“It’s morally and legally imperative that we connect with and use the knowledge of Inuit and Indigenous People in the region to determine what the shipping lanes might be in the Arctic,” says Jackie Dawson, associate professor at the University of Ottawa, who led the project, called Arctic Corridors and Northern Voices. “We basically pointed out a flaw in the government’s approach, then took it upon ourselves to get the evidence and information that they would need to make decisions.”
Conducting research across large areas of the Arctic is an expensive and difficult endeavor. The project initially started small, with plans to talk to just three communities. But there was so much interest, and the team was offered so much funding, that they ended up engaging 14 communities.
The team worked with local people to plot a new and improved network of shipping routes through the Arctic, using the specialist knowledge that comes from generations of living close to the land. Alterations included avoiding migratory bird sanctuaries, restricting shipping during caribou migration and no breaking ice during seal pupping season. In Coral Harbour, for instance, community members have requested that ships avoid the corridor that passes near their island, as this is used by walruses for migration, feeding and breeding. This may cost the ships more money, but it would be affordable, the report points out.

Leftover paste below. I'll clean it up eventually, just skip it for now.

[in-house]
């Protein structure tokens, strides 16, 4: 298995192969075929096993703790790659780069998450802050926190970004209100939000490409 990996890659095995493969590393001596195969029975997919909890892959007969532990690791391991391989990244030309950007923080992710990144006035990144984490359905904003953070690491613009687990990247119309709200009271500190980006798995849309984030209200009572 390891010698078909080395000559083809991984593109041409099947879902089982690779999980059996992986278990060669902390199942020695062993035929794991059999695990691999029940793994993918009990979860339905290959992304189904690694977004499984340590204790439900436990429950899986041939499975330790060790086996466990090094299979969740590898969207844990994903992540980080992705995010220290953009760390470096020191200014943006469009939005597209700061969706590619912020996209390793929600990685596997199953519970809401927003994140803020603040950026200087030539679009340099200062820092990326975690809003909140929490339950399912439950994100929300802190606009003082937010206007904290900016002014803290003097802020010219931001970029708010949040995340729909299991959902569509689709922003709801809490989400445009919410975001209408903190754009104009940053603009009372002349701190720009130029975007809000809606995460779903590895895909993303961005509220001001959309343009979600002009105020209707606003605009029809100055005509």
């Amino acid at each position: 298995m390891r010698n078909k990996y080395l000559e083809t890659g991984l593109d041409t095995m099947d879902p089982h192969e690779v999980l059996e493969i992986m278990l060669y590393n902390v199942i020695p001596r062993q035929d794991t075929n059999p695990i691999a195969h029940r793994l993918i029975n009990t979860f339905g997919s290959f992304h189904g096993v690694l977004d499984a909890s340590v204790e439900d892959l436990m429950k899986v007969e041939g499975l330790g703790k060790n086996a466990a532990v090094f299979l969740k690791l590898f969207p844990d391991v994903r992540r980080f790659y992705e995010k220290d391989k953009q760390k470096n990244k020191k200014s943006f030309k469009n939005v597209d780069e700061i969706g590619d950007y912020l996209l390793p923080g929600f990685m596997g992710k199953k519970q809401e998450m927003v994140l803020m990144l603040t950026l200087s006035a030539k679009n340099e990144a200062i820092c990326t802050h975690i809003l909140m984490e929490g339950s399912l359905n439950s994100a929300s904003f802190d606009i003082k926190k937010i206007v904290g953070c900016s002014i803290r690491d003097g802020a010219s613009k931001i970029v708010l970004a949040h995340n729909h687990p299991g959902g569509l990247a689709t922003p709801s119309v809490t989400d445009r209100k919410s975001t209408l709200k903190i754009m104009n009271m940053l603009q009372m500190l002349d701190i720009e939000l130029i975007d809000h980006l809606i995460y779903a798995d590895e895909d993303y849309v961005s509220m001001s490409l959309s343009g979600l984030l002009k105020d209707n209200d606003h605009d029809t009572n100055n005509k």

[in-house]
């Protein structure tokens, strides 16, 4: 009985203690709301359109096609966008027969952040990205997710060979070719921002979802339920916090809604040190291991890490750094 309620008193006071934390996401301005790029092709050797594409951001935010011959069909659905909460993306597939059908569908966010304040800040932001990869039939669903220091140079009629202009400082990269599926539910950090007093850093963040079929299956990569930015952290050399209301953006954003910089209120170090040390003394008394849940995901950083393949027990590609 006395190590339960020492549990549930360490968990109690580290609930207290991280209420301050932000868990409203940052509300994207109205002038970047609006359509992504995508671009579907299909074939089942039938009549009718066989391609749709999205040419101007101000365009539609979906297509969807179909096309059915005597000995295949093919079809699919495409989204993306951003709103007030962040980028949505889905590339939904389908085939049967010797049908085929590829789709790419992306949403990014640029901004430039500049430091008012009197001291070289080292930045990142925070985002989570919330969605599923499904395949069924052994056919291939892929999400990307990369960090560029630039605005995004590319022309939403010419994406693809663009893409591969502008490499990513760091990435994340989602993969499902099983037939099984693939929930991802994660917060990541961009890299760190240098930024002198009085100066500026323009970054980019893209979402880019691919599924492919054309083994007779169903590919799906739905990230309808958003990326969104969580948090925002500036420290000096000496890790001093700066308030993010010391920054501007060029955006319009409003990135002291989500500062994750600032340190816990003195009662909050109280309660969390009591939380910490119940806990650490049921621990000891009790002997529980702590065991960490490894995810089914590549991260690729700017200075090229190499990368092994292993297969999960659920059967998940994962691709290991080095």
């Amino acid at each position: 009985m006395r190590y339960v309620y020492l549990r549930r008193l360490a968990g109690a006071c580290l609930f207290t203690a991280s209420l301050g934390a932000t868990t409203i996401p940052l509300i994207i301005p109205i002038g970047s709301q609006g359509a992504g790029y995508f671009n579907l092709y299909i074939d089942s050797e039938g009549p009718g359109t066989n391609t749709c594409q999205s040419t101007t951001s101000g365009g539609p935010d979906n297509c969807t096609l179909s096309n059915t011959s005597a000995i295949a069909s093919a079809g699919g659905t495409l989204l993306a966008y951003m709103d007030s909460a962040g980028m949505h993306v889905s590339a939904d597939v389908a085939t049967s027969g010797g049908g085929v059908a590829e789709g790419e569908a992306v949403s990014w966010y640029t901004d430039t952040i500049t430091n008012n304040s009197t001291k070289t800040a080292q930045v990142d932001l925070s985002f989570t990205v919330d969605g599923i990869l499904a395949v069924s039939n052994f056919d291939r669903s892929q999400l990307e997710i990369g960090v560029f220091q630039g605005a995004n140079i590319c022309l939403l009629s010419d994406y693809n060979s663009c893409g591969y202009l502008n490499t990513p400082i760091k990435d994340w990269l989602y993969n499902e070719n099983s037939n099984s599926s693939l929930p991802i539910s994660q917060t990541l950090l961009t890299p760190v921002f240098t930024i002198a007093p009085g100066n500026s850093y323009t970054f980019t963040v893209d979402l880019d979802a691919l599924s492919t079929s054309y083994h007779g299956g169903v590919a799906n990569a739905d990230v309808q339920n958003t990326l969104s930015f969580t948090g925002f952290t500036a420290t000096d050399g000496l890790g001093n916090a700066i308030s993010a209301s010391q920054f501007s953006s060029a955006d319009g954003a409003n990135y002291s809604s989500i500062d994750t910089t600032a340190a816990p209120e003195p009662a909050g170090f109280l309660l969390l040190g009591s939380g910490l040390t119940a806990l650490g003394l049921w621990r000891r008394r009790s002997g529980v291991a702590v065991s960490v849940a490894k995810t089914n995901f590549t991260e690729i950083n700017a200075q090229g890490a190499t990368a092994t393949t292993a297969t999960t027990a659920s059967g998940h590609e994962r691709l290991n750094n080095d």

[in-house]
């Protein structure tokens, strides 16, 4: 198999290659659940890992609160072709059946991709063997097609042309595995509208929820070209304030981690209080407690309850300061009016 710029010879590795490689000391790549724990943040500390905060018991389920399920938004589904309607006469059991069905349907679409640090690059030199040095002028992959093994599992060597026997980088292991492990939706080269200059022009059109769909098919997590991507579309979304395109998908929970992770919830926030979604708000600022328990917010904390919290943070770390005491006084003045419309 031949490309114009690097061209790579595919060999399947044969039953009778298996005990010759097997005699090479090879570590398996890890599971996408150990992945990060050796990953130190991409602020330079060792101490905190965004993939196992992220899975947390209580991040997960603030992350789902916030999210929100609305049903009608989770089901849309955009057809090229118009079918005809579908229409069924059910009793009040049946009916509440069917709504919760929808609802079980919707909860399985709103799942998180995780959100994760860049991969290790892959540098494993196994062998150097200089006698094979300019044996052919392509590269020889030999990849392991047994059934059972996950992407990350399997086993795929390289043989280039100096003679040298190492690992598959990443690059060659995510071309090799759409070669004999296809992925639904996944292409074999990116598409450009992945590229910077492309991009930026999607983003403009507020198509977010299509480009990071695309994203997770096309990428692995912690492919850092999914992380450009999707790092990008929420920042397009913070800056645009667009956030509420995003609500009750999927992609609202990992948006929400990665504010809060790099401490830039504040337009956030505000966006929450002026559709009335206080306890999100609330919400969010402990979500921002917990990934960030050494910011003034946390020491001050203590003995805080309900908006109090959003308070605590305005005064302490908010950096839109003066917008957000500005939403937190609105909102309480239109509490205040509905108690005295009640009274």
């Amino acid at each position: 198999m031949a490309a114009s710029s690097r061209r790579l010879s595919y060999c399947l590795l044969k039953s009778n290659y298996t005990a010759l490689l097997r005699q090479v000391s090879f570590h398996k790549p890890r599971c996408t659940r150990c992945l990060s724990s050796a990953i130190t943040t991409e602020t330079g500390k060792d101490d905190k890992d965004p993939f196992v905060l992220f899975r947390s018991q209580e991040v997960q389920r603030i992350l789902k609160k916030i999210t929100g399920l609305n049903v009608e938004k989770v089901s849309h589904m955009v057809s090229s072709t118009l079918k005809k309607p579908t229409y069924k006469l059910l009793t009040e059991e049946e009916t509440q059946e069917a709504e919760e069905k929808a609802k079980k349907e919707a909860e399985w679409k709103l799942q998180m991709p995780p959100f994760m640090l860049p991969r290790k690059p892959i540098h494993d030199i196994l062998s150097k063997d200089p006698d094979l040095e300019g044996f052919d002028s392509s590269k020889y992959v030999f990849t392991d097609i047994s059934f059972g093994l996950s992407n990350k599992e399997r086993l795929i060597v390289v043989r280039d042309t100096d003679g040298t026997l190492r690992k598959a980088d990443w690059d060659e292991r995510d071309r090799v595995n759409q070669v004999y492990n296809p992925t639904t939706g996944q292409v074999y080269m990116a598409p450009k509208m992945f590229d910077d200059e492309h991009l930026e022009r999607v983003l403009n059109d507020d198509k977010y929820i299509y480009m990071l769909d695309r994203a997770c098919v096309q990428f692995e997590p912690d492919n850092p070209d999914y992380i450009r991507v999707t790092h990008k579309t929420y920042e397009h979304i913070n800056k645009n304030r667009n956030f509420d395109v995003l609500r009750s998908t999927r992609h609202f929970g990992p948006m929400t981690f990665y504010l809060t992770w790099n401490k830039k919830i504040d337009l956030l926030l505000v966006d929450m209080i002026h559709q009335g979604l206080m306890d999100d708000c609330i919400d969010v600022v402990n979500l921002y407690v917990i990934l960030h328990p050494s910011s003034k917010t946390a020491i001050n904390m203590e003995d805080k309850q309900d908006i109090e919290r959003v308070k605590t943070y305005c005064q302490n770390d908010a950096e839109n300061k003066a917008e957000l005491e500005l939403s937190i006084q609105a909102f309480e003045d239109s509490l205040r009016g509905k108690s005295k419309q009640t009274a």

“When you live in a place, you gain knowledge from your elders and your experience on the land that is just not possible from a Western scientific perspective; little dynamics like how the ice converges in certain places, or how the belugas always move through this area, or even simply where their hunting areas are and what time of year — and how the ships tend to impact the animals they’re hunting,” adds Dawson.
Not all of the changes suggested by the communities were for the benefit of the environment. Some communities suggested alterations that would lead to safer journeys for the ships. In the Bellot Strait, for instance, communities reported that icebergs can get sucked beneath the water on the east side, and stay submerged throughout the narrow passage, out of sight of ship navigators. So while these low impact corridors will be voluntary, it’s easy to see why operators have already signalled their willingness to use them.
“We hold the principle that any Arctic strategy worth pursuing must put working with Inuit at its heart and not at the periphery,” says Natalie Carter of the University of Ottawa, who led the community research element of the project.
These changes have been plotted on maps and shared with the federal agencies in Canada that are ultimately responsible for the new shipping corridors. It is now time for the government to decide which suggestions to incorporate into its new low-impact shipping network. The government still needs to finalize elements of the plans, including how the shipping corridors will be managed, and the final product is still some years off.
Meanwhile, the Arctic continues to melt. In 2019, the Arctic sea ice shrunk to one of the lowest levels on record. Sensitive shipping routes will make this devastating transition easier for communities and wildlife to navigate.